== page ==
This past Saturday I attended my first Bat Mitzvah. It was for the daughter of some good people that Tanya and I met down here in LA.
Because of my curiosity, when Tanya asked if I wanted to go to the actual ceremony I opened my big fat mouth and said “yeah, of course, I think it would be fascinating to actually attend a Jewish temple service!”
And then I learned that the ceremony was going to take two and a half hours. Too late, the RSVP had been sent. We had to go. But it was actually fascinating – for about the first hour and a half. If you’ve never been to temple, you have to know that the first part of the service is spent singing. The last half of the service is spent…well…singing. But the singing takes on a more specific purpose in the later part of the service. They’ve got a Cantor up there near the Bima and a little book to follow along with to make it look like you actually know how to speak Hebrew, well, sing it anyway (I sing Hebrew like a champ! I’ve got that “ch” thing down, baby!). Plus, they made me wear a kippa (yarmulke thingie) so I fit right in.
(A little note about the Cantor. The Cantor for the service was a woman who also played the guitar. Imagine if Yentil and Joan Baez had a baby. With her folksy cantoring, she would have rocked Jewish Woodstock.)
Somehow, even though my head was covered with the kippa, the others seemed to be able to tell that Tanya and I weren’t really Jews. Maybe it was the lost expressions on our faces. Maybe it was Tanya’s “Gentile” pronunciation of the word “amen.” Maybe it was the fact that not once did I say the word Amen. I mean, I’m an atheist and I have my convictions.
Sure, I’ll sing a song about the glory of god and his awesome love and power, but only if the song is in Hebrew (or it’s Cristmas). Singing about god in Hebrew is very meaningful if you’re Jewish, but when you’re not, it’s like singing gibberish children’s songs. And I like to sing gibberish children’s songs. Plus, and this always happens to me, I felt like it was my duty to sing along. Especially since most of the others there seemed like they weren’t even paying attention.
That’s another thing that was unexpected about the Jewish service. Just how relaxed the whole thing was. People seemed to show up whenever the hell they felt like. Of course by the end of the marathon service I understood why. They also let you bring in snacks. I was raised Catholic and you don’t bring snacks to a Catholic mass. I’m pretty sure that it’s a deadly sin. Yeah, people still do it, but if you get caught there’s big trouble. Evidently, the Catholics feel that snacks infringe on their traditional “concessions.”
“What are you eating?! Good and Plentys?! Put them away! Can’t you wait?! You’re going to ruin your appetite! We’re having the body and blood of Christ later!”
So no Good and Plentys. Catholic God loves him some bingo though.
But because none of the others were singing (except for a couple older people and one real tone deaf guy sitting right behind me), I felt a lot of pressure to let the Rabbi know that we were paying attention to her (yes, the Rabbi was a woman. Take that Catholics!). Most of the time though, I was forced to just mouth the words. At least I looked like I was contributing.
As the morning wore on however, I became less and less concerned about what the Rabbi thought. My ass was starting to hurt. And as far as I could tell, it was the Rabbi’s fault for not getting to the damned point.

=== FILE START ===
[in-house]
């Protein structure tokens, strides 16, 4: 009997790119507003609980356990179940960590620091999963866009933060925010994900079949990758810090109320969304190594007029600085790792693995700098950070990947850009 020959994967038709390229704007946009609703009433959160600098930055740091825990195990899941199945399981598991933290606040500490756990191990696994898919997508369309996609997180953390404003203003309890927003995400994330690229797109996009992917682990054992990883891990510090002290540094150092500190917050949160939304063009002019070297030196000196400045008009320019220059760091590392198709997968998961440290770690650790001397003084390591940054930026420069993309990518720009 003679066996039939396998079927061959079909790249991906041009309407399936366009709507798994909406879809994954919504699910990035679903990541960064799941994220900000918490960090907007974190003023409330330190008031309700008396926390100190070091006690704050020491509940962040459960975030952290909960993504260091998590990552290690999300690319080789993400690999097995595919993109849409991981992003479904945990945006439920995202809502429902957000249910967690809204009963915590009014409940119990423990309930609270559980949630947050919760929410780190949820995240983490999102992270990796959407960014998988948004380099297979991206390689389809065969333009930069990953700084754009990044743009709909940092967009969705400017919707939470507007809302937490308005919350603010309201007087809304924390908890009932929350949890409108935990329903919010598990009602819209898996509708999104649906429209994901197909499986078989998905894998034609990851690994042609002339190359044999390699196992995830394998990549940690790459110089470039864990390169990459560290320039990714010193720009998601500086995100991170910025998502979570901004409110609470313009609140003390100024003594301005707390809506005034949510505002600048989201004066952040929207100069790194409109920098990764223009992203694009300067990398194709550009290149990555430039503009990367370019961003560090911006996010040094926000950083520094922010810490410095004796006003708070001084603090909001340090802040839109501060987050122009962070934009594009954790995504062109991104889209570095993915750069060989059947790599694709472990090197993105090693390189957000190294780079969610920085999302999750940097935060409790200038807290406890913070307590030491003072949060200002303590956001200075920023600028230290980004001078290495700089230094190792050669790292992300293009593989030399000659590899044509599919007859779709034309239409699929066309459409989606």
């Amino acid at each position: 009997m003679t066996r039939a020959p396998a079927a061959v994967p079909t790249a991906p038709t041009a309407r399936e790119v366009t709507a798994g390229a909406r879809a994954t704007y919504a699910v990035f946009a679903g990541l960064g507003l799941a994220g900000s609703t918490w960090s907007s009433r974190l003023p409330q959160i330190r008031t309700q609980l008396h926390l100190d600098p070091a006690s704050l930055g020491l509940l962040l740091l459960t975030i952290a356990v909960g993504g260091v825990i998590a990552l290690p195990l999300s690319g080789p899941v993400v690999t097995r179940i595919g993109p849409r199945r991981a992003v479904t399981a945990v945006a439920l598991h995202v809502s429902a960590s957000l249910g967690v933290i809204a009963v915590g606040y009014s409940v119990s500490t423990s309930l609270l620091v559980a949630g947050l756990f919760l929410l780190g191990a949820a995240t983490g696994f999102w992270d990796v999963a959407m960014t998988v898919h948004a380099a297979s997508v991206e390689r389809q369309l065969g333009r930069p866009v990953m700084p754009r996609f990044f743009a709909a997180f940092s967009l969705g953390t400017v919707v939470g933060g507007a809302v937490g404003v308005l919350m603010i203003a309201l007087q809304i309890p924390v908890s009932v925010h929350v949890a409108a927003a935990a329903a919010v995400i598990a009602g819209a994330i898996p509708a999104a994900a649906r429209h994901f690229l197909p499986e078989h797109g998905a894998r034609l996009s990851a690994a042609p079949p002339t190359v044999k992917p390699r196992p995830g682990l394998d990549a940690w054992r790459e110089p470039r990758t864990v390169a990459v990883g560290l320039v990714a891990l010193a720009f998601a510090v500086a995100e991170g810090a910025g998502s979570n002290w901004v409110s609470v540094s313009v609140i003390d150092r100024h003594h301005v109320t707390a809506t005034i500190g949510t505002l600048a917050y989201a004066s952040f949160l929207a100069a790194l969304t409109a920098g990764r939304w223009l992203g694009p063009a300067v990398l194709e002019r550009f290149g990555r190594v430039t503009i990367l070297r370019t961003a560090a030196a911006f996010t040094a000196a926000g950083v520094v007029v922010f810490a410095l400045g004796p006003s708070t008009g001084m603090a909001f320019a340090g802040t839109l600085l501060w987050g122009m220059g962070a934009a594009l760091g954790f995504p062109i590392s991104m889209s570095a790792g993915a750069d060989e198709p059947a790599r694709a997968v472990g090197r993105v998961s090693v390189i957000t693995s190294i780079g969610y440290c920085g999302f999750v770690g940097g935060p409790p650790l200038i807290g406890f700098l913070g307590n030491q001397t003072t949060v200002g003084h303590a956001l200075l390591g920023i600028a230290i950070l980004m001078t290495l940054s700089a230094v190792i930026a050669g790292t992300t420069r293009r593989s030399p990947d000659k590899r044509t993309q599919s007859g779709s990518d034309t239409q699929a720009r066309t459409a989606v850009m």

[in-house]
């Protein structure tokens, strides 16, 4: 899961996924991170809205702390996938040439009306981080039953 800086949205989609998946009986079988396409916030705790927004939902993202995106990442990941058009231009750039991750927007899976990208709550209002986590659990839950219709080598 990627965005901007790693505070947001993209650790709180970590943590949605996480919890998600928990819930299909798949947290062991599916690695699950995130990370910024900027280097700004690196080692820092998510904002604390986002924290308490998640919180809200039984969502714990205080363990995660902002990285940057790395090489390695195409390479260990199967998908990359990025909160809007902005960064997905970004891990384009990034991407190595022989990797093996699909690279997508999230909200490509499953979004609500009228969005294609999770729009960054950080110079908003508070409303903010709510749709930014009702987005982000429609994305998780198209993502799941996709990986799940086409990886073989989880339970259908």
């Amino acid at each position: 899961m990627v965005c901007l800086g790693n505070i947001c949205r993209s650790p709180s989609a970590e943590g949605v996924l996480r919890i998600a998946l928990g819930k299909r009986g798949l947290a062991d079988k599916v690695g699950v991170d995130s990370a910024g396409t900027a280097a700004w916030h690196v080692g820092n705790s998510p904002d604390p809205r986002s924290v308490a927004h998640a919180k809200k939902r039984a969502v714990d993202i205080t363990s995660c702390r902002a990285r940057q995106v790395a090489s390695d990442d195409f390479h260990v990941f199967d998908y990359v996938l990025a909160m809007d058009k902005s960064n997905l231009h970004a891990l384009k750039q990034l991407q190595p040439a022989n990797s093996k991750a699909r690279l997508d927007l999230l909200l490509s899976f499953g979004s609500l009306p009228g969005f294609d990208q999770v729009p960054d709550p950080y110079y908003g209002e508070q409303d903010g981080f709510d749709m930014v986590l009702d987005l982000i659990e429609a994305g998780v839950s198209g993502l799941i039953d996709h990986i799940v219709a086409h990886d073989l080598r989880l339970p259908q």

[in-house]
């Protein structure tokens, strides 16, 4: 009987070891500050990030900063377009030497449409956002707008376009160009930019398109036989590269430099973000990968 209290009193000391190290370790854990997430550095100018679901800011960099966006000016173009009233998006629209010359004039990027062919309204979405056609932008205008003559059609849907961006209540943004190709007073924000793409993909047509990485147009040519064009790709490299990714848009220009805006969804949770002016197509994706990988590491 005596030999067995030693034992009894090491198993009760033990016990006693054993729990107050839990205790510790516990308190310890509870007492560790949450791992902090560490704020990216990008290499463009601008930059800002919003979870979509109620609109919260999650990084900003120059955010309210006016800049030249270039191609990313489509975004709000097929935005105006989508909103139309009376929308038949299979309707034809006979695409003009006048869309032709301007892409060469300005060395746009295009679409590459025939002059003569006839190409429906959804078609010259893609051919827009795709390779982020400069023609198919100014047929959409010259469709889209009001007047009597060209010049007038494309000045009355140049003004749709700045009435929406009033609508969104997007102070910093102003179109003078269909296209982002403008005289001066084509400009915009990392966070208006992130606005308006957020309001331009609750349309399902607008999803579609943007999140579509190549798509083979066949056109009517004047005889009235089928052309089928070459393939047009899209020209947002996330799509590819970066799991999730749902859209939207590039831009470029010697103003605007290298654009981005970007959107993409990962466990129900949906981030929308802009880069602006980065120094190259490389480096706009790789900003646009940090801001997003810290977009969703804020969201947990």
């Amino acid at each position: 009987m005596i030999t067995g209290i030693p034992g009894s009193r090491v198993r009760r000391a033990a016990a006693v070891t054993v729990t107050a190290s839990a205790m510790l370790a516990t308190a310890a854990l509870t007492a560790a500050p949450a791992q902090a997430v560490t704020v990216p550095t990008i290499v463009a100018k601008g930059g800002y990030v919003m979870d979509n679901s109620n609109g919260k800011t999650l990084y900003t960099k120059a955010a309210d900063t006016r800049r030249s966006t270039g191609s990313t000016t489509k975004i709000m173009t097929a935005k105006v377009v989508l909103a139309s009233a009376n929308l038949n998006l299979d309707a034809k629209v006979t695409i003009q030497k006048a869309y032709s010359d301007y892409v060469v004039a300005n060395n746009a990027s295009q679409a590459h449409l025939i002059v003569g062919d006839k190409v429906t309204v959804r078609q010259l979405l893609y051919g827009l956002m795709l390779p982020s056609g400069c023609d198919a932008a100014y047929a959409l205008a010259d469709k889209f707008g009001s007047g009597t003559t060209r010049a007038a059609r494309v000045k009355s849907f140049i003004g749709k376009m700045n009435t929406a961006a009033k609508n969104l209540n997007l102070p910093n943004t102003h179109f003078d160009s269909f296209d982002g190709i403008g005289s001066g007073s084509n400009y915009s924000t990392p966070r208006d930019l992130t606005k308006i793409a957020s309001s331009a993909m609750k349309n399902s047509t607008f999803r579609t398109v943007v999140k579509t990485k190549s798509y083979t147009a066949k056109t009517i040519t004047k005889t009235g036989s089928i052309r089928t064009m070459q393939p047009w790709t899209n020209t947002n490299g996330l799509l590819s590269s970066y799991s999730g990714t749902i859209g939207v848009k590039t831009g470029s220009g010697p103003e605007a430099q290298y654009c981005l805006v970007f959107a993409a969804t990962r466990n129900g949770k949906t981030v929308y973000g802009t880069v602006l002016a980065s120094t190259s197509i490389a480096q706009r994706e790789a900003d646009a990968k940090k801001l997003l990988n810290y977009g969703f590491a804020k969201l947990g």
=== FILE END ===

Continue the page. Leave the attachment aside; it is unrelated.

Sadly, though, the point could be summed up in the first three seconds (as long as you don’t count the 50,000 rules for being a good Jew as “the point.”).
My biggest discovery about Judaism was that it’s pretty much the same as Christianity. The Jews seemed to be friendlier, Judaism isn’t afraid to point out its hypocrisies and of course there’s no Jesus or the New Testament. But other than that (and dietary restrictions and the whole Kippa thing), Christianity and Judaism are pretty much the same. I suspect that if I were to go to most major religion’s services, I’d discover that they’re pretty much all the same (maybe not Buddhism).
God is great. We need to worship him or he’ll get mad.
I really enjoyed my brief stint as a Jew impersonator, but I think I’ll stick with atheism. Atheism is fantastic. You never have to drink anybody’s blood or eat anyone’s body, but you can enjoy plenty of wine and bread. You still get all of the guilt associated with religion, but with Atheism, you know that if you fell guilty, you probably actually did something pretty wrong. Judgment doesn’t come from some ethereal force, it comes from the jerk-asses around you based on personal biases and prejudice. There aren’t long services to sit through. If you ever get a sore ass, it’s not because you had to sit through hours of worship, it’s probably because you’re just really lazy – or you’re some kind of hedonist…
…which is totally cool if that’s what you want to be.
Fun Fact: Contrary to popular belief, you don’t need to have a Bar Mitzvah or Bat Mitzvah ceremony to become a Jewish man or woman. It’s just happens to you around 12 or 13 depending on whether you’re a boy or girl. Like puberty. And it’s something that every Jew has to go through. There’s no shame in it. So you’re the only boy or girl in your class who reads from the Torah. So what? Your friends will all eventually read from the Torah too. Don’t let them tease you.
Let’s get some ice cream, huh?
Oh, and mazel tov again, Rachel!